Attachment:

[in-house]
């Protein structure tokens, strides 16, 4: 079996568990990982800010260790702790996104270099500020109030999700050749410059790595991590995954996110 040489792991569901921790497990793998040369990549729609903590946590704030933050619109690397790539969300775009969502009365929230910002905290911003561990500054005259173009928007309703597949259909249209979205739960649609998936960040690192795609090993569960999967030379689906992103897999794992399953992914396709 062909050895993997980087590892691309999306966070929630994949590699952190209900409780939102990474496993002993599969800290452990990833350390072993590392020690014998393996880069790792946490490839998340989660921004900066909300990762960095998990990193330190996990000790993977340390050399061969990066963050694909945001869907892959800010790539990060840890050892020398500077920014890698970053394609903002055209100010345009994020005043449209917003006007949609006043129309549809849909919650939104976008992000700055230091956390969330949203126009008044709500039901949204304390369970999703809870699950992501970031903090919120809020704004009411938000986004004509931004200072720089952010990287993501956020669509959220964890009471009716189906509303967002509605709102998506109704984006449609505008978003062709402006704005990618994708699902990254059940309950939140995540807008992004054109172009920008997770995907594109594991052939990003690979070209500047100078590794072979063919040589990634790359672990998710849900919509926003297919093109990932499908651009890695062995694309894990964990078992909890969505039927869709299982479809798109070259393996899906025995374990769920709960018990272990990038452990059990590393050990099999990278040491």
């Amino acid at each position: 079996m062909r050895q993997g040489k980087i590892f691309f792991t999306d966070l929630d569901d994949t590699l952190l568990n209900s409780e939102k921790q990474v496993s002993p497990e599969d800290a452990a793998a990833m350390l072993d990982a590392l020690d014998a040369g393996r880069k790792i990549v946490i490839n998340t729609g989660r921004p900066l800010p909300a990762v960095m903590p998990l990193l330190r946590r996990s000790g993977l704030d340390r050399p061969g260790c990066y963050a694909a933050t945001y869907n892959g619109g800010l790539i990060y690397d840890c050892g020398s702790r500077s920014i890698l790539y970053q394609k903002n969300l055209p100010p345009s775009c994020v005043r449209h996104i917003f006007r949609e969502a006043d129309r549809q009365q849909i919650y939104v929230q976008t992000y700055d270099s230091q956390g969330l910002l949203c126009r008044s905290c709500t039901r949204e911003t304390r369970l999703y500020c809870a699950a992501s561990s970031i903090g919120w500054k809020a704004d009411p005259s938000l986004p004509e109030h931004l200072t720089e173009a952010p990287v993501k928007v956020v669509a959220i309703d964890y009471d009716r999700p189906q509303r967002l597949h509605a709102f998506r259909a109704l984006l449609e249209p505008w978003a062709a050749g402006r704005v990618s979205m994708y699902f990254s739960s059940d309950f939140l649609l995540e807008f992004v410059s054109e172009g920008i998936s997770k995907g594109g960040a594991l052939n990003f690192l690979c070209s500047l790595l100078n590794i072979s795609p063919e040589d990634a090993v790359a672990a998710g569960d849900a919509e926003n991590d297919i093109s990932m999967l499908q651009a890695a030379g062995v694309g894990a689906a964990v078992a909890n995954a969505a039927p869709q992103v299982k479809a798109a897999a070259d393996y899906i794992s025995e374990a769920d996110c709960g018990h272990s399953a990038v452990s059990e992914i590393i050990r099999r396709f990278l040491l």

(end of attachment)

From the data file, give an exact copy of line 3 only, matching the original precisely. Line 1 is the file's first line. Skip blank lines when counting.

């Amino acid at each position: 079996m062909r050895q993997g040489k980087i590892f691309f792991t999306d966070l929630d569901d994949t590699l952190l568990n209900s409780e939102k921790q990474v496993s002993p497990e599969d800290a452990a793998a990833m350390l072993d990982a590392l020690d014998a040369g393996r880069k790792i990549v946490i490839n998340t729609g989660r921004p900066l800010p909300a990762v960095m903590p998990l990193l330190r946590r996990s000790g993977l704030d340390r050399p061969g260790c990066y963050a694909a933050t945001y869907n892959g619109g800010l790539i990060y690397d840890c050892g020398s702790r500077s920014i890698l790539y970053q394609k903002n969300l055209p100010p345009s775009c994020v005043r449209h996104i917003f006007r949609e969502a006043d129309r549809q009365q849909i919650y939104v929230q976008t992000y700055d270099s230091q956390g969330l910002l949203c126009r008044s905290c709500t039901r949204e911003t304390r369970l999703y500020c809870a699950a992501s561990s970031i903090g919120w500054k809020a704004d009411p005259s938000l986004p004509e109030h931004l200072t720089e173009a952010p990287v993501k928007v956020v669509a959220i309703d964890y009471d009716r999700p189906q509303r967002l597949h509605a709102f998506r259909a109704l984006l449609e249209p505008w978003a062709a050749g402006r704005v990618s979205m994708y699902f990254s739960s059940d309950f939140l649609l995540e807008f992004v410059s054109e172009g920008i998936s997770k995907g594109g960040a594991l052939n990003f690192l690979c070209s500047l790595l100078n590794i072979s795609p063919e040589d990634a090993v790359a672990a998710g569960d849900a919509e926003n991590d297919i093109s990932m999967l499908q651009a890695a030379g062995v694309g894990a689906a964990v078992a909890n995954a969505a039927p869709q992103v299982k479809a798109a897999a070259d393996y899906i794992s025995e374990a769920d996110c709960g018990h272990s399953a990038v452990s059990e992914i590393i050990r099999r396709f990278l040491l």